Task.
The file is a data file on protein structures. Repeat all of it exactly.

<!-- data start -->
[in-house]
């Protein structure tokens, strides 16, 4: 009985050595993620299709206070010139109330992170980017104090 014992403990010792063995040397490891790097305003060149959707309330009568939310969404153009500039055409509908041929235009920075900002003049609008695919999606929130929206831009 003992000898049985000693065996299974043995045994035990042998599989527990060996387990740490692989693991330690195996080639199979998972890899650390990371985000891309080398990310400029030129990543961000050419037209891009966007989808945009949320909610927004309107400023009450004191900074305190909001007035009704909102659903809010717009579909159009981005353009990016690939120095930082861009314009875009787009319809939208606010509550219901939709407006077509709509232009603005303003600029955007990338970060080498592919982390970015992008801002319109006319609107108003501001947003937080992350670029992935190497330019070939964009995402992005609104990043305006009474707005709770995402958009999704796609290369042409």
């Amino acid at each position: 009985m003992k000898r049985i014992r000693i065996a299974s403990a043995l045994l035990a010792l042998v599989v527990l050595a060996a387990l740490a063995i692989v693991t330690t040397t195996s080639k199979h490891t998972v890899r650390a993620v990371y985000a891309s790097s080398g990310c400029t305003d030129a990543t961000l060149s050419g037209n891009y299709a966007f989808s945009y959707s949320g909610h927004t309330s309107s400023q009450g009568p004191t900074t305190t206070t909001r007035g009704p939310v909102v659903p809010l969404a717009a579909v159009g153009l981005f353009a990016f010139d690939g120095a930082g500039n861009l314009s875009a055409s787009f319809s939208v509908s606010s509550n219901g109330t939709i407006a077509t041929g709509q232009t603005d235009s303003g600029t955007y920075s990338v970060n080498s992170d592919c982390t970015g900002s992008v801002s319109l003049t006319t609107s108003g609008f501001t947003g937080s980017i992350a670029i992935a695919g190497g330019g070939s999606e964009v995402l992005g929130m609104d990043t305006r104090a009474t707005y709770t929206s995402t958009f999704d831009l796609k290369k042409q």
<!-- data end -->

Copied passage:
[in-house]
């Protein structure tokens, strides 16, 4: 009985050595993620299709206070010139109330992170980017104090 014992403990010792063995040397490891790097305003060149959707309330009568939310969404153009500039055409509908041929235009920075900002003049609008695919999606929130929206831009 003992000898049985000693065996299974043995045994035990042998599989527990060996387990740490692989693991330690195996080639199979998972890899650390990371985000891309080398990310400029030129990543961000050419037209891009966007989808945009949320909610927004309107400023009450004191900074305190909001007035009704909102659903809010717009579909159009981005353009990016690939120095930082861009314009875009787009319809939208606010509550219901939709407006077509709509232009603005303003600029955007990338970060080498592919982390970015992008801002319109006319609107108003501001947003937080992350670029992935190497330019070939964009995402992005609104990043305006009474707005709770995402958009999704796609290369042409």
């Amino acid at each position: 009985m003992k000898r049985i014992r000693i065996a299974s403990a043995l045994l035990a010792l042998v599989v527990l050595a060996a387990l740490a063995i692989v693991t330690t040397t195996s080639k199979h490891t998972v890899r650390a993620v990371y985000a891309s790097s080398g990310c400029t305003d030129a990543t961000l060149s050419g037209n891009y299709a966007f989808s945009y959707s949320g909610h927004t309330s309107s400023q009450g009568p004191t900074t305190t206070t909001r007035g009704p939310v909102v659903p809010l969404a717009a579909v159009g153009l981005f353009a990016f010139d690939g120095a930082g500039n861009l314009s875009a055409s787009f319809s939208v509908s606010s509550n219901g109330t939709i407006a077509t041929g709509q232009t603005d235009s303003g600029t955007y920075s990338v970060n080498s992170d592919c982390t970015g900002s992008v801002s319109l003049t006319t609107s108003g609008f501001t947003g937080s980017i992350a670029i992935a695919g190497g330019g070939s999606e964009v995402l992005g929130m609104d990043t305006r104090a009474t707005y709770t929206s995402t958009f999704d831009l796609k290369k042409q």